Category Archives: Updates

Letters to the wife of Charles Staubach

Jim Staubach, son of Charles Staubach, recently reached out to the Survivor Association to inquire about his father’s experience on board. 

Jim kindly shared letters sent to his mother by Executive Officer Roberts  and Captain Copeland in December 1944 and March 1945 respectively. 

They are touching and sad and speak to the bravery of Charles Staubach and other men on the ship.

You can 

Article on Glenn Huffman in the Tulsa World

Although happy to have escaped it, Glenn Huffman couldn’t watch what was happening to his ship without feeling his heart sink.

“I heard someone say ‘there she goes,’ and we all looked,” he said, adding that from where they were in the water, survivors of the USS Samuel B. Roberts had a good view as the destroyer escort disappeared beneath the Pacific…

You can read the full artice here: http://www.tulsaworld.com/news/ww2veterans/veterans-remember-glenn-huffman-survived-sinking-of-the-uss-samuel/article_0baf6ceb-733c-5771-a9d9-35c6c47f2db2.html

Book: For Crew and Country: The Inspirational True Story of Bravery and Sacrifice Aboard the USS Samuel B. Roberts by John Wukovits

For Crew and Country: The Inspirational True Story of Bravery and Sacrifice Aboard the USS Samuel B. RobertsNew book forthcoming on the history of the Samuel B. Roberts by acclaimed author John Wukovits

In For Crew and Country, John Wukovits tells of the most dramatic naval battle of the Pacific War and the incredible sacrifice of the USS Samuel B. Roberts.

On October 25, 1944, the Samuel B. Roberts, along with the other twelve vessels comprising its unit, stood between Japan’s largest battleship force ever sent to sea and MacArthur’s transports inside Leyte Gulf. Faced with the surprise appearance of more than twenty Japanese battleships, cruisers, and destroyers, including the Yamato, at 70,000 tons the most potent battlewagon in the world, the 1,200-ton Samuel B. Roberts turned immediately into action with six other ships. Captain Copeland marked the occasion with one of the most poignant addresses ever given to men on the edge of battle: “Men,” he said over the intercom, “we are about to go into a fight against overwhelming odds from which survival cannot be expected.”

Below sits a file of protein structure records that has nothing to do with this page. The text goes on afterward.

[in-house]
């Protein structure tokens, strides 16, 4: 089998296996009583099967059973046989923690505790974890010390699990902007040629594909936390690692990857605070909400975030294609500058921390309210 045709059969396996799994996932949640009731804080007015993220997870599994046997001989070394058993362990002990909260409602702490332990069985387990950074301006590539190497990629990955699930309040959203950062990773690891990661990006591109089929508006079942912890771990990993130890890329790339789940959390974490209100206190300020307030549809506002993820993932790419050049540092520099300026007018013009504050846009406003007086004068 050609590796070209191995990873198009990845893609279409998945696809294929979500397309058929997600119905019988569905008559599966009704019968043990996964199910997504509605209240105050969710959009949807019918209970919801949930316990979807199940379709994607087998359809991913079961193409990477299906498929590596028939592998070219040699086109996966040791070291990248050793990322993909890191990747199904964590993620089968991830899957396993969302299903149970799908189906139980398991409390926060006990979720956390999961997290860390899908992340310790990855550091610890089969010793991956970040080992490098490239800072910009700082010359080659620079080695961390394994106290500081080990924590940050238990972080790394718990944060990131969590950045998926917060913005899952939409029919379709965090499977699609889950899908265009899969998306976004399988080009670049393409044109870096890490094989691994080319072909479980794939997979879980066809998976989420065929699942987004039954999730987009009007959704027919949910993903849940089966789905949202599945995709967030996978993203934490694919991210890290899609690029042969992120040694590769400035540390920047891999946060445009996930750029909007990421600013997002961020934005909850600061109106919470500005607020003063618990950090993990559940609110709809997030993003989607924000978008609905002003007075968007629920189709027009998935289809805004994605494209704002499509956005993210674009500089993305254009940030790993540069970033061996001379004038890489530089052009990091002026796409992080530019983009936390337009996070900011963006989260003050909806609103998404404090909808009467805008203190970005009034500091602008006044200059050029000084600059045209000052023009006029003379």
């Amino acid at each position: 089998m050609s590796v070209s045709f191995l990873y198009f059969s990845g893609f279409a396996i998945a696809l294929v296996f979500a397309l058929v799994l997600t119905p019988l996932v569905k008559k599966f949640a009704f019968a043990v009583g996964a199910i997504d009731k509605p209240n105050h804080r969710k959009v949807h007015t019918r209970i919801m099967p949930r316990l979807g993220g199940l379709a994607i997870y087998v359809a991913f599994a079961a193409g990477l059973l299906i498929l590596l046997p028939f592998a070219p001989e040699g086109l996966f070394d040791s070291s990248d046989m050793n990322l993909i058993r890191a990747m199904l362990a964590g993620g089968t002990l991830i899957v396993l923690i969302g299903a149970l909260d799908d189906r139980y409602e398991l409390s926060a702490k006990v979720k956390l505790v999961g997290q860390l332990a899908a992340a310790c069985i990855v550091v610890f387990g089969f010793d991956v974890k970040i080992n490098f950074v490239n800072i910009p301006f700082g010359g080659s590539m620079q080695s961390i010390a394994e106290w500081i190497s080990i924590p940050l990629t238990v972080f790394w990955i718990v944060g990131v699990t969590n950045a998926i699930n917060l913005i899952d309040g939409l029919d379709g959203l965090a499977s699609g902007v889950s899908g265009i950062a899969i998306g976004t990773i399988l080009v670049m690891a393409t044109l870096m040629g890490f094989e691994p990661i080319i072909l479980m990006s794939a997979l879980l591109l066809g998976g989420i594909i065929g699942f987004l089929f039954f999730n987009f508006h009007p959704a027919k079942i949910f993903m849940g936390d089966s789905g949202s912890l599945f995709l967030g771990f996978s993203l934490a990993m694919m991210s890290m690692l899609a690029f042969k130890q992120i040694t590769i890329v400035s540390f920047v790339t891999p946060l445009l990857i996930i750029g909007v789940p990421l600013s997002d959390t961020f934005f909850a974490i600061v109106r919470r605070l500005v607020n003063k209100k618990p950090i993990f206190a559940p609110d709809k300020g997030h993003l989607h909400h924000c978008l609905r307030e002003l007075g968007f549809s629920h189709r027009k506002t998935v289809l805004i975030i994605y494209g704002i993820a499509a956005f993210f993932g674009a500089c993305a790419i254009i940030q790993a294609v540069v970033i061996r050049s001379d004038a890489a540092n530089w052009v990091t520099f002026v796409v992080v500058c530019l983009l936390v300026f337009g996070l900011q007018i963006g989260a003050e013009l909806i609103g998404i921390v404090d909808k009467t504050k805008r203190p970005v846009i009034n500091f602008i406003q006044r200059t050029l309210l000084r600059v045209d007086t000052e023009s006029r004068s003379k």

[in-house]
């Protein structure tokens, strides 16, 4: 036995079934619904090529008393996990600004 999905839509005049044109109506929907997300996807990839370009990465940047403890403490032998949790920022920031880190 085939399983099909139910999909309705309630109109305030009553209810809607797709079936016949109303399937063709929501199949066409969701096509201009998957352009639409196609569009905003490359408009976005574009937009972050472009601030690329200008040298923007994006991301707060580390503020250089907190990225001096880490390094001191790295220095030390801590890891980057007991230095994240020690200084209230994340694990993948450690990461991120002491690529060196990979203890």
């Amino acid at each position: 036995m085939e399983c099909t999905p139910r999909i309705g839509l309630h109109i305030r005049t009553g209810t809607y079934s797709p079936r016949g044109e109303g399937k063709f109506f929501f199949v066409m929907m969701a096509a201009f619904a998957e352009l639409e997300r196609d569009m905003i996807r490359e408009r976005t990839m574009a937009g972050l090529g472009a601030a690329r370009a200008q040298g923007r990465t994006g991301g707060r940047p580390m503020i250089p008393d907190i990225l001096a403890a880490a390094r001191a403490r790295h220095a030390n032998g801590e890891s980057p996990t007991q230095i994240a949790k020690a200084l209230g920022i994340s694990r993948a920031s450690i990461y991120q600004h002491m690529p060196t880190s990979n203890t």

The ship churned straight at the enemy in a near-suicidal attempt to deflect the more potent foe, allow the small aircraft carriers to escape, and buy time for MacArthur’s forces. Of 563 destroyers constructed during WWII, the Samuel B. Roberts was the only one sunk, going down with guns blazing in a duel reminiscent of the Spartans at Thermopylae or Davy Crockett’s Alamo defenders. The men who survived faced a horrifying three-day nightmare in the sea, where they battled a lack of food and water, scorching sun and numbing nighttime cold, and nature’s most feared adversary—sharks.

The battle would go down as history’s greatest sea clash, the Battle of Samar—the dramatic climax of the Battle of Leyte Gulf.

Buy the book For Crew and Country: The Inspirational True Story of Bravery and Sacrifice Aboard the USS Samuel B. Roberts on Amazon.com